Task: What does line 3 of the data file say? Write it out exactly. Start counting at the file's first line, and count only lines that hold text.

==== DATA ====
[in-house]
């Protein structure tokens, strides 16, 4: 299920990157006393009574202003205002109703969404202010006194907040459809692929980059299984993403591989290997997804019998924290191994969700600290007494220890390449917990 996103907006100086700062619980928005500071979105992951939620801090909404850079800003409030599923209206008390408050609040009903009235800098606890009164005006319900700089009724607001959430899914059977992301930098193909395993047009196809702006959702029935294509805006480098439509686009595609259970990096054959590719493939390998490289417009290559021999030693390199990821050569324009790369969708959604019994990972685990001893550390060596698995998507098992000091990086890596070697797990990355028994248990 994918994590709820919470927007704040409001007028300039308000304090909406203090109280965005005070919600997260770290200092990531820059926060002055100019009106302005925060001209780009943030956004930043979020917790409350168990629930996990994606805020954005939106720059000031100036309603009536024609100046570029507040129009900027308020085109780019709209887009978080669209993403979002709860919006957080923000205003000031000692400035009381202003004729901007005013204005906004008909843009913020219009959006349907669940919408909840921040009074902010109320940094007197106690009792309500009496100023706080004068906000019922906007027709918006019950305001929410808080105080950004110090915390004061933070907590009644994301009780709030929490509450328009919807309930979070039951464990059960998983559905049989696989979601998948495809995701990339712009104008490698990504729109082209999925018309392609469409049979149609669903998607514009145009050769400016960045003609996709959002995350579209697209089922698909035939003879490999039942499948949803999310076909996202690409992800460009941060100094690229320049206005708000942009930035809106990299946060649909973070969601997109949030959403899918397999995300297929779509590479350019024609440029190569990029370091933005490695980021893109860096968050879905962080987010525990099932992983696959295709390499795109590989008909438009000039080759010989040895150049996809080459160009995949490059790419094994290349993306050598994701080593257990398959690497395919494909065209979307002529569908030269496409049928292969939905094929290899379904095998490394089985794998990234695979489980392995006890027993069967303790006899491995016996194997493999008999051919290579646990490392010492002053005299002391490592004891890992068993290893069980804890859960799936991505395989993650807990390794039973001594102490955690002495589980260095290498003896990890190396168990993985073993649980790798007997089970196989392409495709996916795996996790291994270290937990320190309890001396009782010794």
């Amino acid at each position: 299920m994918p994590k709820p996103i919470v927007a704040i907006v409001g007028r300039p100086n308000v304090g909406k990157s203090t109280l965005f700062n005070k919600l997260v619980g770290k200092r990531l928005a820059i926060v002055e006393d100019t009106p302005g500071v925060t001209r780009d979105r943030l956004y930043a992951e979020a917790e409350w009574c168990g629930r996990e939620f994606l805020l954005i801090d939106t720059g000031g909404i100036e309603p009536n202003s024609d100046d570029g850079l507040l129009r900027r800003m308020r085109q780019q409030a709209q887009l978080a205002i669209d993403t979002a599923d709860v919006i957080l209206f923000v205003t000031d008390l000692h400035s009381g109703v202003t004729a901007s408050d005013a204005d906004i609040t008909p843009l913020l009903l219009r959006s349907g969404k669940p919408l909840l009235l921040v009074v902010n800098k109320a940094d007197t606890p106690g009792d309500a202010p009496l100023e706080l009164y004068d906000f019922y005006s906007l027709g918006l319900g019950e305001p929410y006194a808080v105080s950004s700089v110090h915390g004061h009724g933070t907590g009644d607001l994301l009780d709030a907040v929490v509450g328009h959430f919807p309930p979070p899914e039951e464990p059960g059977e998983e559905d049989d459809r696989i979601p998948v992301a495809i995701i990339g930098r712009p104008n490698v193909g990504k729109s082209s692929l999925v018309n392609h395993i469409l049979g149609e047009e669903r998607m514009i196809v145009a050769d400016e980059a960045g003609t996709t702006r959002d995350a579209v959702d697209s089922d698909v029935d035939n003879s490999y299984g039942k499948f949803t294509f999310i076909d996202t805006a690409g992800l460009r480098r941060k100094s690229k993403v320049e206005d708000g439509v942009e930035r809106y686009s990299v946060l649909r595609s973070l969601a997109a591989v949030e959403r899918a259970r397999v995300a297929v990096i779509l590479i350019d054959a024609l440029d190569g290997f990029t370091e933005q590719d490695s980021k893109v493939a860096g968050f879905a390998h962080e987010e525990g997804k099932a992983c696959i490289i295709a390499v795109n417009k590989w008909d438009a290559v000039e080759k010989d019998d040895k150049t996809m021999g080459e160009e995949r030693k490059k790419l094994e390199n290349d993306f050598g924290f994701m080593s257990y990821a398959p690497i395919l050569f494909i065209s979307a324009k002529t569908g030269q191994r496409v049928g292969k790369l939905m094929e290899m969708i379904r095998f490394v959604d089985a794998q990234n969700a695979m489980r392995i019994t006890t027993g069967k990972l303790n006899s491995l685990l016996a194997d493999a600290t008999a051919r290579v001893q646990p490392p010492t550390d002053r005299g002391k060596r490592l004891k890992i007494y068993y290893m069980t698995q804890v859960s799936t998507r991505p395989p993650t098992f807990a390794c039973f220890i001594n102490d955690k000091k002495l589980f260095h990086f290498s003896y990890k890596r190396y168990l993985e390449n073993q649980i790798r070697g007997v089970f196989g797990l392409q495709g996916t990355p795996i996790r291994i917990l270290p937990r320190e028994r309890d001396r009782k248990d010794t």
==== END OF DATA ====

């Amino acid at each position: 299920m994918p994590k709820p996103i919470v927007a704040i907006v409001g007028r300039p100086n308000v304090g909406k990157s203090t109280l965005f700062n005070k919600l997260v619980g770290k200092r990531l928005a820059i926060v002055e006393d100019t009106p302005g500071v925060t001209r780009d979105r943030l956004y930043a992951e979020a917790e409350w009574c168990g629930r996990e939620f994606l805020l954005i801090d939106t720059g000031g909404i100036e309603p009536n202003s024609d100046d570029g850079l507040l129009r900027r800003m308020r085109q780019q409030a709209q887009l978080a205002i669209d993403t979002a599923d709860v919006i957080l209206f923000v205003t000031d008390l000692h400035s009381g109703v202003t004729a901007s408050d005013a204005d906004i609040t008909p843009l913020l009903l219009r959006s349907g969404k669940p919408l909840l009235l921040v009074v902010n800098k109320a940094d007197t606890p106690g009792d309500a202010p009496l100023e706080l009164y004068d906000f019922y005006s906007l027709g918006l319900g019950e305001p929410y006194a808080v105080s950004s700089v110090h915390g004061h009724g933070t907590g009644d607001l994301l009780d709030a907040v929490v509450g328009h959430f919807p309930p979070p899914e039951e464990p059960g059977e998983e559905d049989d459809r696989i979601p998948v992301a495809i995701i990339g930098r712009p104008n490698v193909g990504k729109s082209s692929l999925v018309n392609h395993i469409l049979g149609e047009e669903r998607m514009i196809v145009a050769d400016e980059a960045g003609t996709t702006r959002d995350a579209v959702d697209s089922d698909v029935d035939n003879s490999y299984g039942k499948f949803t294509f999310i076909d996202t805006a690409g992800l460009r480098r941060k100094s690229k993403v320049e206005d708000g439509v942009e930035r809106y686009s990299v946060l649909r595609s973070l969601a997109a591989v949030e959403r899918a259970r397999v995300a297929v990096i779509l590479i350019d054959a024609l440029d190569g290997f990029t370091e933005q590719d490695s980021k893109v493939a860096g968050f879905a390998h962080e987010e525990g997804k099932a992983c696959i490289i295709a390499v795109n417009k590989w008909d438009a290559v000039e080759k010989d019998d040895k150049t996809m021999g080459e160009e995949r030693k490059k790419l094994e390199n290349d993306f050598g924290f994701m080593s257990y990821a398959p690497i395919l050569f494909i065209s979307a324009k002529t569908g030269q191994r496409v049928g292969k790369l939905m094929e290899m969708i379904r095998f490394v959604d089985a794998q990234n969700a695979m489980r392995i019994t006890t027993g069967k990972l303790n006899s491995l685990l016996a194997d493999a600290t008999a051919r290579v001893q646990p490392p010492t550390d002053r005299g002391k060596r490592l004891k890992i007494y068993y290893m069980t698995q804890v859960s799936t998507r991505p395989p993650t098992f807990a390794c039973f220890i001594n102490d955690k000091k002495l589980f260095h990086f290498s003896y990890k890596r190396y168990l993985e390449n073993q649980i790798r070697g007997v089970f196989g797990l392409q495709g996916t990355p795996i996790r291994i917990l270290p937990r320190e028994r309890d001396r009782k248990d010794t």